Have you ever driven past one of those radar speed signs that indicates how fast you are going and flashes a warning if you are speeding? If yes, did it cause you to slow down?
If you answered yes to both questions then you are in the majority when it comes to driving behaviour.
More and more cities and towns are spending significant amounts of money to install these signs because they are very effective at reducing average traffic speed. It is worth giving some thought to why that is.
In every case the radar sign is replacing a simple metal sign that clearly indicated the maximum speed allowed. So there was no confusion about what driving behaviour was expected; and yet the signs were often ignored. But when radar signs are installed drivers tend to adhere more closely to the speed limits.
There have been numerous studies on this topic and the consensus is that these signs increase our awareness of how we are behaving. In other words, it is not that we are unwilling to drive within the speed limit – it is just that we are not aware of the fact that we are speeding.
You might expect that the effectiveness of these signs would diminish over time as people get used to where they are and come to realize that speeding tickets are not generated by these signs. But the exact opposite is true. The longer one of these signs exists at any particular location, the more effective it is at reducing traffic speed. The graphic below shows results from a study conducted by the City of Bellevue, Washington after more than 10 years experience with these signs.
So what does this have to do with energy use and conservation? I think that the main reason that we are not more consistent about energy conservation is that we are not aware of how much energy we are wasting on a daily basis. Lights get left on, clothes dryers get run in the early evening, thermostats are not programmed to reduce heating and cooling when houses and offices are not occupied.
Making the public aware of energy usage in real time has been one of the tools used in post-Fukushima Japan. Energy usage is reported through the media on a color coded scale similar to the U.S. Terrorist Threat warnings; green is less than 90% of capacity, yellow indicates that 90-95 percent of capacity is being used, orange tells customers that they are using up to 97 percent of available capacity.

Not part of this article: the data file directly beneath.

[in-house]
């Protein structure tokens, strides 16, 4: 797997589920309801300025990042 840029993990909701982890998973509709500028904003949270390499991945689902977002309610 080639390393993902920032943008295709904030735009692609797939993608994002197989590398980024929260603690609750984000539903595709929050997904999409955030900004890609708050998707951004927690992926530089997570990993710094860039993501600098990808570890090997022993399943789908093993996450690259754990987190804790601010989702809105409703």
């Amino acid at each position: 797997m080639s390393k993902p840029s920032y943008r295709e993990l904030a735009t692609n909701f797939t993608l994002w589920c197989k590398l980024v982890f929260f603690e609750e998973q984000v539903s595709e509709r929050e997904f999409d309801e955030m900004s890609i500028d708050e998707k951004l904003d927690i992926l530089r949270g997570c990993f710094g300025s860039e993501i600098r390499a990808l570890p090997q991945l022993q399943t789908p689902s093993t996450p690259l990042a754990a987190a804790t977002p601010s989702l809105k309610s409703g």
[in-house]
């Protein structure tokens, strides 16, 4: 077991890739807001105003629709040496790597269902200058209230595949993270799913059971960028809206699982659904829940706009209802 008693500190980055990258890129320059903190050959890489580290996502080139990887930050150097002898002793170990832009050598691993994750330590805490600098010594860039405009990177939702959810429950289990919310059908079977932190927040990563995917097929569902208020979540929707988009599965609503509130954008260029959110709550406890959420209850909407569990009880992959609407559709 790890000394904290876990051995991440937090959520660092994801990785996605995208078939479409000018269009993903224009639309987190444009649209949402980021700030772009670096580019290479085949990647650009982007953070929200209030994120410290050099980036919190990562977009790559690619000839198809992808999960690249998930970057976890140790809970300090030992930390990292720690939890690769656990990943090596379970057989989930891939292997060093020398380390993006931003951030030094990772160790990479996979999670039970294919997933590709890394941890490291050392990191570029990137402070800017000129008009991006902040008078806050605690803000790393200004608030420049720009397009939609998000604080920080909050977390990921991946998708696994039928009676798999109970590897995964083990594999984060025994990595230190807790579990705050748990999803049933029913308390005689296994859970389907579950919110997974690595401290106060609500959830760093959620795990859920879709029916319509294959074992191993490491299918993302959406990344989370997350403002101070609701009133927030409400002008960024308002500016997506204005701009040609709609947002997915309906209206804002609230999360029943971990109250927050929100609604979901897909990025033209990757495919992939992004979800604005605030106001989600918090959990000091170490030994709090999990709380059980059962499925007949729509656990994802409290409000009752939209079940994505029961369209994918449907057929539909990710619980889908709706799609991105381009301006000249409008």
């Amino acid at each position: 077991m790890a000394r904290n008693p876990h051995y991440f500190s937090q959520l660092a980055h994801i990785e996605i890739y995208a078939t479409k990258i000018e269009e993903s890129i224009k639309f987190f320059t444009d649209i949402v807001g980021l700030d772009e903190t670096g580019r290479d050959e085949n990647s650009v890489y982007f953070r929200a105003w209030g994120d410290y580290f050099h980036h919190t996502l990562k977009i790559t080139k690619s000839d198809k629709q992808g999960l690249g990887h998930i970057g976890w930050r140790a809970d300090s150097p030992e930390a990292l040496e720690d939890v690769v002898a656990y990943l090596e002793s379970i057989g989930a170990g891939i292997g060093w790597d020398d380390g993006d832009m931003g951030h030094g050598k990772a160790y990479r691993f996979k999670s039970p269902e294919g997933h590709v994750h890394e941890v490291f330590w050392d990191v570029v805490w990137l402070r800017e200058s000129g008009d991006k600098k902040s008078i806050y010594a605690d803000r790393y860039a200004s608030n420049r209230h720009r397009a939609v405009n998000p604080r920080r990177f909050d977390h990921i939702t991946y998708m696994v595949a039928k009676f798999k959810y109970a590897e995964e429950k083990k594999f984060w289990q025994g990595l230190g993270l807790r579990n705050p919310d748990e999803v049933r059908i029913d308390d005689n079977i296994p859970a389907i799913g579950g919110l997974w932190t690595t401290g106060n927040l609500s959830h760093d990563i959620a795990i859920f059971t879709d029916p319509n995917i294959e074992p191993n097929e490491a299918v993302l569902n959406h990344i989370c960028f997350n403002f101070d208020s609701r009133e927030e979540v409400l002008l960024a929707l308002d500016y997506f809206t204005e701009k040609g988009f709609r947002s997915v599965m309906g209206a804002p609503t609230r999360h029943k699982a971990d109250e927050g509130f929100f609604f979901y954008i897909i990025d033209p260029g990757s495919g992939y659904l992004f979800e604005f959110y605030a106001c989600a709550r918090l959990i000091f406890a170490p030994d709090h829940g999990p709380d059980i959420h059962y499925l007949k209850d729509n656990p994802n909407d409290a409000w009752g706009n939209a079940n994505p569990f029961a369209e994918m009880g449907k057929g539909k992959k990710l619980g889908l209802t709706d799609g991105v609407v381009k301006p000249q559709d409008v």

Japanese office and factory workers cope with thermostats set at 83 degrees Fahrenheit in the summer and verbal alarms are issued on office intercoms when energy usage within a building is exceeding targets.
The result of all this public education was a 15% reduction in electricity demand the first summer after safety concerns shut down 50 of the 52 nuclear reactors in Japan. This reduction in electricity usage could not be sustained in 2012 as consumers grew weary of hot and sticky summer days and cold winter nights. Even so, peak demand was still reduced by more than 10% as compared to pre-Fukushima years.
Only time will tell if energy conservation is the new norm in Japan. But it seems likely that there will be at least some long-term impact on energy demand, particularly at those peak times for a few weeks in the winter and summer.
The lessons to be learned from radar speeding signs and the approach to public awareness regarding electricity usage in Japan are clear. The behaviour of the general public can be changed. But it takes a very visible and consistent communication strategy to bring about the change and sustain it over the long term.
The Japanese have demonstrated that a reduction in electricity demand of at least 10% is possible. That may not seem radical but in most countries it would translate into a lot less coal burned, a lot less CO2 going into the atmosphere, and a significantly more sustainable energy future. Personally I wouldn’t mind seeing a flashing sign that said “Your usage – 3 KW – turn off the hot tub!”
Finally, if you really want to know what life will be like if we don’t get our act together in terms of conservation and the development of utility-scale energy storage solutions you might want to check out the Toyko Electric Company instructions on what to do during a “blackout”.
Background documents used in the writing of this blog are at http://www.debarel.com/BSB_Library/index.html